Ashraf and Old Testament Violence
by Doug Baker
Ashraf and I had been friends during his bachelor days. He laughed easily back then, with a joyful sound that overwhelmed the whole table while we ate. That laugh sadly became more rare and more strained as US politics conflicted more and more with hopes of freedom for Gaza. This was during the end of the 1990s, a few years before 9/11, but for Palestine life was already terrible. I was very slow in coming to understand this; this is the story of how I began to see Palestine differently.
How can such a thin man shake the windows with his laugh like this? I wondered. He was a very good-looking young man with a smile that seemed wider than his face. My young daughters all adored him
I knew he was from Palestine, but that didn’t mean much to me. My politics and religious sentiments supported Israel, but Ashraf was so much fun that I was willing to overlook his background. We could be friends as far as I was concerned. After all, I was an open-minded kind of guy.
We were each busy, and it was not unusual for us to go several months without seeing each other. Then one day he called and invited us to dinner at his apartment.
What a shock it was when Ashraf opened the door with a mischievous grin and introduced us to his new wife! He had married a protestant Christian girl from Pennsylvania.
She was memorizing her prayers in Arabic. With a new marriage she had adopted a new religion. Marrying into a Palestinian family also brought with it new politics and loyalties, as I would find out later in the evening.
Real theology and vital Bible study should not happen apart from loving real live people.
Some women from the mosque had been teaching her how to cook Palestinian-style food. The apartment smelled wonderful! We sat down to a feast, during which we kept pestering the new couple for details about how they’d met and fallen in love.
Then, as we were all slowing down and pushing back our chairs, Ashraf picked up a big book from a nearby chair. It was a Bible. He opened it to a bookmarked spot and ran his finger down the column. Then he looked at me for a moment before he began to read.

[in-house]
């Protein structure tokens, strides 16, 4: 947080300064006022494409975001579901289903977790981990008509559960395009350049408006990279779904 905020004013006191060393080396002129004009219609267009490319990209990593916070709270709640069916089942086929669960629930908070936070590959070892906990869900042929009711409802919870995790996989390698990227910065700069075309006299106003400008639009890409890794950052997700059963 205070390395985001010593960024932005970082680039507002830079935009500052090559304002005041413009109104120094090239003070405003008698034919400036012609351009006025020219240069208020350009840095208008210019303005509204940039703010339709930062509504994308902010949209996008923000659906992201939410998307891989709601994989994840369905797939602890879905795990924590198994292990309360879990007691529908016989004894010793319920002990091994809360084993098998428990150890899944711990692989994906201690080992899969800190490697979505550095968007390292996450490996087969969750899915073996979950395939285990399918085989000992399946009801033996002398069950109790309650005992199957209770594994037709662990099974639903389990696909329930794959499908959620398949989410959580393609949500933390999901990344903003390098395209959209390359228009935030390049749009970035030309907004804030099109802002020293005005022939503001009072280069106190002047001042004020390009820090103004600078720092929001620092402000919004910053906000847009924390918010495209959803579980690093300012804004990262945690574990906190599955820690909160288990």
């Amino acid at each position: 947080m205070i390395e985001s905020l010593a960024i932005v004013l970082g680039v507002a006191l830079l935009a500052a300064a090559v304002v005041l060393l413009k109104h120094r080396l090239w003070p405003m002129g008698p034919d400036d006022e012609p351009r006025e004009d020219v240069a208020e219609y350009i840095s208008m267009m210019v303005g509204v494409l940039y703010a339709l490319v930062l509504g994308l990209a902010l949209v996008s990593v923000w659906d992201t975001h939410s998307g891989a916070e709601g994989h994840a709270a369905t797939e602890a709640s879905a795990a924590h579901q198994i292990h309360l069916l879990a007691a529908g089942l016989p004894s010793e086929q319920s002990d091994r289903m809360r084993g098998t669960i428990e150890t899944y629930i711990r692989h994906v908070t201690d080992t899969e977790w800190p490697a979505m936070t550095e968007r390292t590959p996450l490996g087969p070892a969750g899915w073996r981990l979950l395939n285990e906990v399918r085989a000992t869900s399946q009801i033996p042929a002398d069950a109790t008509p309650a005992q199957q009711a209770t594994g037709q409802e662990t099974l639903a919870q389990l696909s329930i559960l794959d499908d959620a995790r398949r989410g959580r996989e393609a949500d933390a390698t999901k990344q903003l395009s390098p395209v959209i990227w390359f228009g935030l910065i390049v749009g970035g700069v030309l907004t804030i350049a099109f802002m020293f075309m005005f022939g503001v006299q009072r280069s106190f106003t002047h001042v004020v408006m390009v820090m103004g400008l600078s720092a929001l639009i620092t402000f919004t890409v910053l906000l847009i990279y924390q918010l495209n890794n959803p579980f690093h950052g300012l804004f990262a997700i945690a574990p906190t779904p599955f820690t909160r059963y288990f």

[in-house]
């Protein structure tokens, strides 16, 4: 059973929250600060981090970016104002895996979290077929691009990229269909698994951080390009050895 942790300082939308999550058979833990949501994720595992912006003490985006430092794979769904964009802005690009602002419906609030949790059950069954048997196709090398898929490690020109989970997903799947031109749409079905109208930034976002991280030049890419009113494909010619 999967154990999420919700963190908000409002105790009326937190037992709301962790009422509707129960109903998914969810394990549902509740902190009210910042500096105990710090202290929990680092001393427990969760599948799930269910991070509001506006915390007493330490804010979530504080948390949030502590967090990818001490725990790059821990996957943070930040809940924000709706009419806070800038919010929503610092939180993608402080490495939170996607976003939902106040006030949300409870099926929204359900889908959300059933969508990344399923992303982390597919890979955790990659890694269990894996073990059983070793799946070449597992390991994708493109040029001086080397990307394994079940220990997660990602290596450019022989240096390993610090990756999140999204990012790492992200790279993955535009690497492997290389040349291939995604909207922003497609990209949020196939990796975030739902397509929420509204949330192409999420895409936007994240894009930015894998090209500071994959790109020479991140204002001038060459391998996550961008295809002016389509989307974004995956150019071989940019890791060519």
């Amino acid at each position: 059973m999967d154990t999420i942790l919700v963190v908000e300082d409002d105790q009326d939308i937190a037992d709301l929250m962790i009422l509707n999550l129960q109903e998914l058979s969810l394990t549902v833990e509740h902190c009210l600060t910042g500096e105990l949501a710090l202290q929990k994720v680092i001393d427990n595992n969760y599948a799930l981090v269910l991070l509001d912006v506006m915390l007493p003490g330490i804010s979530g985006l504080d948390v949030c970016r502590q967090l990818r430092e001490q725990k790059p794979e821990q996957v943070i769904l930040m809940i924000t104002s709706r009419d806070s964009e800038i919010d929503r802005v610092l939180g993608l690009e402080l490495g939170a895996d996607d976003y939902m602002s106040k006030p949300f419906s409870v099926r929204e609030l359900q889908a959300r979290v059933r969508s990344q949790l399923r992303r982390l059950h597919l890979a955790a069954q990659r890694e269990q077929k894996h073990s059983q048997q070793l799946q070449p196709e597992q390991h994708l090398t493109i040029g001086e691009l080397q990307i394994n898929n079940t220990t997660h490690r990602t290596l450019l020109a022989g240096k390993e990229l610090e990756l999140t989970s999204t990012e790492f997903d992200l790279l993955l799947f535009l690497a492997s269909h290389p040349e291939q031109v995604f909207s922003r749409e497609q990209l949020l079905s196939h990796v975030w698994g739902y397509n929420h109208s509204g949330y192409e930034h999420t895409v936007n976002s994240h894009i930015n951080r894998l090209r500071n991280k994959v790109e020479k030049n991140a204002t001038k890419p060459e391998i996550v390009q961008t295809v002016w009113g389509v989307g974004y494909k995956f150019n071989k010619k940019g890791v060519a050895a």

“Now go, attack the Amalekites and totally destroy all that belongs to them. Do not spare them; put to death men and women, children and infants, cattle and sheep, camels and donkeys” (1 Samuel 15:3).
Then Ashraf held the Bible out with his finger under the passage to show me that he hadn’t made it up. I looked at it. I was already familiar with it.
I grew up without a television, so the Old Testament had been my main source of blood and violence, which seem to be almost indispensable nutrients for growing young boys. I loved the stories of the conquest of Canaan with their gory details of the slaughter of kings and the destruction of cities. But I had a feeling that Ashraf wasn’t loving this verse.
“Those are Palestinians. They are my ancestors. Already Israel was trying to kill us. If they had succeeded, I never would have been born.”
Ashraf watched me. What could I say? I thought about explaining that God is always right, and if he says “Kill them all” then that would have been better. I thought about hinting that killing them all might have averted the current struggle between Israel and Palestine.
What stopped me from saying these things is that, looking at my friend, I couldn’t imagine them to be true. In the face of friendship, those pious-sounding explanations were repulsive. They failed to account for my simple love for Ashraf, and much more they failed to account for the love of Christ. For the first time I wondered if I had missed something about those old stories. I didn’t know what, but maybe I had read them wrong. I just knew that I did not believe that God was disappointed that Ashraf had been born. God did not hate Ashraf and neither did I.
And so, without knowing what I was going to say, I heard myself say the only thing I knew for sure was true, “I’m glad they didn’t do it.”
At that time I was attending a church that was doctrinally heavy, theologically rigorous, and extremely intellectual. I knew that I could not defend my response to Ashraf by means of our formal theology. In what I had truthfully told him, I had placed myself in an adversarial role to the Westminster Confession.
Staring into my friend’s eyes I had caught a glimpse of a truth that I’ve encountered many times since then: Real theology and vital Bible study should not happen apart from loving real live people. The answers that satisfy us in the classroom when surrounded by people who all agree need to be tested and revised when brought into contact with life. We need those who don’t share our preconceptions at least as much as we need those who do.
May our intellects be willing to yield to love when the two appear at odds. Love will, in the end, provide a better place for the intellect to be of service.
The father of four daughters, Doug Baker is the author of Covenant and Community (Wipf & Stock, 2008) and currently looking for a publisher for a novel. His passion at the moment is to increase the connections between the Christian and the Muslim communities in Bloomington, IN.
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